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- A sub 20 minute 5k is probably up there
at the top of the tree as a goal for aspiring new comers
or seasoned runners alike.
- Yeah, it's a serious barrier for many runners out there.
But hopefully, that's where we're gonna come in to help
with some tips for your training and your racing
on how to get under that elusive time.
- So this is GTN's How to Run a Sub 20 Minute 5k.
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- Why in recent years there has really been an emergence
of these ready available local running events.
One of which is the parkrun,
which just seems to be popping up in every town and city
across the globe.
And as a result, this popularity in the 5k distance
has just gone through the roof, and everyone's trying to set
personal best times over that distance, which for many,
tends to be this illusive sub 20 minute 5k.
- You're right, Mark, and indeed to do that,
we need to be crossing the finish line
with a time on our watch that says 19:50 something.
And regardless of your distance,
these targets are all about our ability to pace
and crucially knowing the pace that we need to hit.
- Well, that being said,
it's good to know what just a 20 minute 5k equates to.
So doing a little bit of working out what the pace is,
so that equates to a 4:00 per kilometre pace,
or around 15 kilometres per hour.
- True, but this is actually our goal
is to get under that 20 minute and nip underneath.
We want to be able to, well, not cut it too fine.
So we should be aiming for a pace
in the region of around 3:55 per kilometre
up to say 3:58 per kilometre,
which will give us a finishing time of 19:35 up to 19:50,
which, well, is perfect.
- Yet, but I'm really afraid to say
it's gonna be quite tough,
because 5k distance tends to be pretty brutal, doesn't it?
So, it's short, but 20 minutes is a long time to be running
at that top end speed.
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- There are some simple steps to consider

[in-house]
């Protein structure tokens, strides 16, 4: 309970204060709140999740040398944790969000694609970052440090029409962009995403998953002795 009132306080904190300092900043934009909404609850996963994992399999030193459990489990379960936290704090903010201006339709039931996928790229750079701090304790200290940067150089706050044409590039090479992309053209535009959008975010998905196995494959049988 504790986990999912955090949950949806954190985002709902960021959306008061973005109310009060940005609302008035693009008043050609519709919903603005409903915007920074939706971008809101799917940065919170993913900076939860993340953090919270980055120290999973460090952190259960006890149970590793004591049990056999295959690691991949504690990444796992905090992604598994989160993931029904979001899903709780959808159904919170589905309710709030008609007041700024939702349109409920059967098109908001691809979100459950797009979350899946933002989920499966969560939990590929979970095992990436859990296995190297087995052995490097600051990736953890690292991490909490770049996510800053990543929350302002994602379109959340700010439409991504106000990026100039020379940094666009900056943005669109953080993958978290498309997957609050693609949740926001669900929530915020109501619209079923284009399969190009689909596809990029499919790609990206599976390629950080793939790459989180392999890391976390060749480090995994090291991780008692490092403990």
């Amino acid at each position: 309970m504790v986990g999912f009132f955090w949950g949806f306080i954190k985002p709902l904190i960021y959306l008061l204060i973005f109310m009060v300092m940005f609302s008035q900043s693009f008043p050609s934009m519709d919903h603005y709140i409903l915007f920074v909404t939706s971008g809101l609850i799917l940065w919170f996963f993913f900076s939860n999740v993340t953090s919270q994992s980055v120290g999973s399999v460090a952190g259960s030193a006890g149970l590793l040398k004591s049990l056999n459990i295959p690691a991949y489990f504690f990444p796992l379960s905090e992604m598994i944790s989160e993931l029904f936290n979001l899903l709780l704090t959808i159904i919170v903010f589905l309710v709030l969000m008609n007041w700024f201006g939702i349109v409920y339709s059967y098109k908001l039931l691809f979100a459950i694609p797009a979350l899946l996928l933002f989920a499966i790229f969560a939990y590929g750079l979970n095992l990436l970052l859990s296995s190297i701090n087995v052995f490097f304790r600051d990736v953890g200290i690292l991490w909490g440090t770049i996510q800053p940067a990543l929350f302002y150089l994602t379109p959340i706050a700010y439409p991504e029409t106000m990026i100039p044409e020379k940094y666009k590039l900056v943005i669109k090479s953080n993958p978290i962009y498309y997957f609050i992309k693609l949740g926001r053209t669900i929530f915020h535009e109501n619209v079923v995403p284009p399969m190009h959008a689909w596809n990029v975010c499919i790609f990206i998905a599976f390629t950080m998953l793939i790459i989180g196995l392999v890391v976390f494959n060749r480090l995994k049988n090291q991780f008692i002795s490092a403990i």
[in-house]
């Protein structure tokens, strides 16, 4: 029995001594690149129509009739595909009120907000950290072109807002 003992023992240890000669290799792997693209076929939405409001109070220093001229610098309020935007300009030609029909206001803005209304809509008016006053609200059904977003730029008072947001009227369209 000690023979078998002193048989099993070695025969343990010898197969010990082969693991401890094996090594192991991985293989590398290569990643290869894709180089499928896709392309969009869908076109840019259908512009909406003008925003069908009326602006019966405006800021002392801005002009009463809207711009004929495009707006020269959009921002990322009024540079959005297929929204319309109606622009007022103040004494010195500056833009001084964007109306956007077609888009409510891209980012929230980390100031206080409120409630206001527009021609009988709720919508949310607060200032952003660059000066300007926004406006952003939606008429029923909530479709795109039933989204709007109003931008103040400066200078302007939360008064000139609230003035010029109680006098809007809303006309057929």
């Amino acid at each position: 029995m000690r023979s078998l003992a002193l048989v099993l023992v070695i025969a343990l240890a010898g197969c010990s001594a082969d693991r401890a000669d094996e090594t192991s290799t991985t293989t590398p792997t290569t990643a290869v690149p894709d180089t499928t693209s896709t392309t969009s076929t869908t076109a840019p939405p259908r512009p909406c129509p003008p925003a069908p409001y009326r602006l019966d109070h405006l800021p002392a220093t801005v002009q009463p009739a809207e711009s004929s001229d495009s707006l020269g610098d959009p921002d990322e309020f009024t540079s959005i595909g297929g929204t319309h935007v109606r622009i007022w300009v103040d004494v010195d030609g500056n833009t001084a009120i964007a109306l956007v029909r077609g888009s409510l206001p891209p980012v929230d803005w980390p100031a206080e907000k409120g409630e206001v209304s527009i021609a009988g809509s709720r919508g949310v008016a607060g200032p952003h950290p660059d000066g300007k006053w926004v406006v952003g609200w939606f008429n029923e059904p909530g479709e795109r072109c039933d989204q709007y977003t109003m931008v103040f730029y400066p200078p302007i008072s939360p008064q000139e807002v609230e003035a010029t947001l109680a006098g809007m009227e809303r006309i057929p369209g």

to get yourself as ready as possible
for tackling your 5k on race day.
- And the first of those, is to head out for a gentle jog.
And you wanna allow yourself plenty of time to do this,
and you want to do around 10-15 minutes and maybe finish
with a couple of accelerations to really wake those legs up.
- Pacing is incredibly important,
particularly from the start.
I have seen countless of people shoot off
as if they've left a cannon.
Only for them to parachute backwards a few minutes later.
Try not to be that person.
- The key is not to burn all your matches in the first k.
It's very easy to get carried away
and you do wanna use that adrenaline to some extent,
but make sure you keep a cap on it.
- Right then.
Let's say you were targeting the top end
of that range we talked about before,
and gunning for a finish time of around about 19:50.
Now that gives us a pace of 3:58 per kilometre.
So from the start you need to limit yourself to say
a 3:50 for that first k, and that with some simple maths,
tells us we've got an eight second buffer,
which believe me, is gonna be useful towards the finish.
- And once you've established your rhythm and pace,
make sure you settle down into that as quickly as possible.
Otherwise if you do this for too long,
you're gonna start creating some damage.
So ideally settle down within the first k.
- Don't worry about other runners around you either.
This is all about you and that sub 20.
This early phase of the race is critical
for hitting that goal.
So lock into your pace
and don't be pressurised by others around you.
- Yeah, be confident in your strategy
and really try to keep it consistent.
Try not to make any spikes in pace or erratic surges